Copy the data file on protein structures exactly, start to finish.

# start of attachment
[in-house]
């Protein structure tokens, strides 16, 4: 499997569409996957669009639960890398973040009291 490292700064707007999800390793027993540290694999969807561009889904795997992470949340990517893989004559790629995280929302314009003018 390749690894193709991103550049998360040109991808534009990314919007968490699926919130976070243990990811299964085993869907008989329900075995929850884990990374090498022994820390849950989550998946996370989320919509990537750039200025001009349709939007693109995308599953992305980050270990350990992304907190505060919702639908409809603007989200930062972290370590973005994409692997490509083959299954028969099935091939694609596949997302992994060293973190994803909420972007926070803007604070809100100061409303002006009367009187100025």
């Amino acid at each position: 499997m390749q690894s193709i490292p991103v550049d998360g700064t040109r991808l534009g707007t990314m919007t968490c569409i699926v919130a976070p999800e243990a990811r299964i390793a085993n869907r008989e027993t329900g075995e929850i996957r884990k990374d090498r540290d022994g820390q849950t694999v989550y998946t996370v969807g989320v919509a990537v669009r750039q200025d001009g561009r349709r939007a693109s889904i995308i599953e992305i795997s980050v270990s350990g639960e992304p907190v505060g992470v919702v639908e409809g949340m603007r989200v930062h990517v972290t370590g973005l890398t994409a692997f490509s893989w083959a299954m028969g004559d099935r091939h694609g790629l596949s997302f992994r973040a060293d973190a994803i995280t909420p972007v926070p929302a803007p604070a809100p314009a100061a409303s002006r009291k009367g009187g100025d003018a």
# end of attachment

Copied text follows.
[in-house]
């Protein structure tokens, strides 16, 4: 499997569409996957669009639960890398973040009291 490292700064707007999800390793027993540290694999969807561009889904795997992470949340990517893989004559790629995280929302314009003018 390749690894193709991103550049998360040109991808534009990314919007968490699926919130976070243990990811299964085993869907008989329900075995929850884990990374090498022994820390849950989550998946996370989320919509990537750039200025001009349709939007693109995308599953992305980050270990350990992304907190505060919702639908409809603007989200930062972290370590973005994409692997490509083959299954028969099935091939694609596949997302992994060293973190994803909420972007926070803007604070809100100061409303002006009367009187100025």
């Amino acid at each position: 499997m390749q690894s193709i490292p991103v550049d998360g700064t040109r991808l534009g707007t990314m919007t968490c569409i699926v919130a976070p999800e243990a990811r299964i390793a085993n869907r008989e027993t329900g075995e929850i996957r884990k990374d090498r540290d022994g820390q849950t694999v989550y998946t996370v969807g989320v919509a990537v669009r750039q200025d001009g561009r349709r939007a693109s889904i995308i599953e992305i795997s980050v270990s350990g639960e992304p907190v505060g992470v919702v639908e409809g949340m603007r989200v930062h990517v972290t370590g973005l890398t994409a692997f490509s893989w083959a299954m028969g004559d099935r091939h694609g790629l596949s997302f992994r973040a060293d973190a994803i995280t909420p972007v926070p929302a803007p604070a809100p314009a100061a409303s002006r009291k009367g009187g100025d003018a």